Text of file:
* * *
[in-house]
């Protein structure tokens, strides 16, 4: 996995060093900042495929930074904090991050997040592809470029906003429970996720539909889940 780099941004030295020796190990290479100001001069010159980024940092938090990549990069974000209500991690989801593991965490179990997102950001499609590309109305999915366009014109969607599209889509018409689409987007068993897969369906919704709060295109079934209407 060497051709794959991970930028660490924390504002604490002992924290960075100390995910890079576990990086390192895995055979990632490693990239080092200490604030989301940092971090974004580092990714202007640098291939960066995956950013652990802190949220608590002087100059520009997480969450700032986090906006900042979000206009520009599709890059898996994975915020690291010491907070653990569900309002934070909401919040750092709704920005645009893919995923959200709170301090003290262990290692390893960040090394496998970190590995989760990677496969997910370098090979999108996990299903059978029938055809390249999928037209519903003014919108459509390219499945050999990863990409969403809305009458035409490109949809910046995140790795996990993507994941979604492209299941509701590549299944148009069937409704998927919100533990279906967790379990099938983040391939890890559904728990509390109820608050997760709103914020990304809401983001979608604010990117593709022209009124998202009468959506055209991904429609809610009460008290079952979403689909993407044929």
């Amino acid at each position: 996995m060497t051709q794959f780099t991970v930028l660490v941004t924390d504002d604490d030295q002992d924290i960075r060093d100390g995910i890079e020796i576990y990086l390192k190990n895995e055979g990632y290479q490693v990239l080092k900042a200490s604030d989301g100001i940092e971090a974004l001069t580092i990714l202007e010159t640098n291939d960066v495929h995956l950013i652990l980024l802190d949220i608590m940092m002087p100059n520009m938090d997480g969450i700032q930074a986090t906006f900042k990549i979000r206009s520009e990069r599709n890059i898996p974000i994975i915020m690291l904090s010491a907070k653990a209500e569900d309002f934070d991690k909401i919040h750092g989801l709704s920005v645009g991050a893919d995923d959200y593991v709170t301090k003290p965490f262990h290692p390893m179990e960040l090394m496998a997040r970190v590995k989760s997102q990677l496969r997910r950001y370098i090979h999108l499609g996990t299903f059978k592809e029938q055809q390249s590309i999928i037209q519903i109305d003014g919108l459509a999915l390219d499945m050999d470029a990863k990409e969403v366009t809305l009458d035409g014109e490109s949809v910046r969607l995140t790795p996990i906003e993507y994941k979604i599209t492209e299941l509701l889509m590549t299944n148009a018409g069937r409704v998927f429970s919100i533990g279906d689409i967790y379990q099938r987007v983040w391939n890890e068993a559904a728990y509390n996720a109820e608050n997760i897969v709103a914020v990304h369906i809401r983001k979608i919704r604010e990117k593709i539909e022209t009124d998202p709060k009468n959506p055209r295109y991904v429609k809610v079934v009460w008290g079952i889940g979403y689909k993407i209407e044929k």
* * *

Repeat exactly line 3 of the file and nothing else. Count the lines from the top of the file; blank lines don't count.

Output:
């Amino acid at each position: 996995m060497t051709q794959f780099t991970v930028l660490v941004t924390d504002d604490d030295q002992d924290i960075r060093d100390g995910i890079e020796i576990y990086l390192k190990n895995e055979g990632y290479q490693v990239l080092k900042a200490s604030d989301g100001i940092e971090a974004l001069t580092i990714l202007e010159t640098n291939d960066v495929h995956l950013i652990l980024l802190d949220i608590m940092m002087p100059n520009m938090d997480g969450i700032q930074a986090t906006f900042k990549i979000r206009s520009e990069r599709n890059i898996p974000i994975i915020m690291l904090s010491a907070k653990a209500e569900d309002f934070d991690k909401i919040h750092g989801l709704s920005v645009g991050a893919d995923d959200y593991v709170t301090k003290p965490f262990h290692p390893m179990e960040l090394m496998a997040r970190v590995k989760s997102q990677l496969r997910r950001y370098i090979h999108l499609g996990t299903f059978k592809e029938q055809q390249s590309i999928i037209q519903i109305d003014g919108l459509a999915l390219d499945m050999d470029a990863k990409e969403v366009t809305l009458d035409g014109e490109s949809v910046r969607l995140t790795p996990i906003e993507y994941k979604i599209t492209e299941l509701l889509m590549t299944n148009a018409g069937r409704v998927f429970s919100i533990g279906d689409i967790y379990q099938r987007v983040w391939n890890e068993a559904a728990y509390n996720a109820e608050n997760i897969v709103a914020v990304h369906i809401r983001k979608i919704r604010e990117k593709i539909e022209t009124d998202p709060k009468n959506p055209r295109y991904v429609k809610v079934v009460w008290g079952i889940g979403y689909k993407i209407e044929k």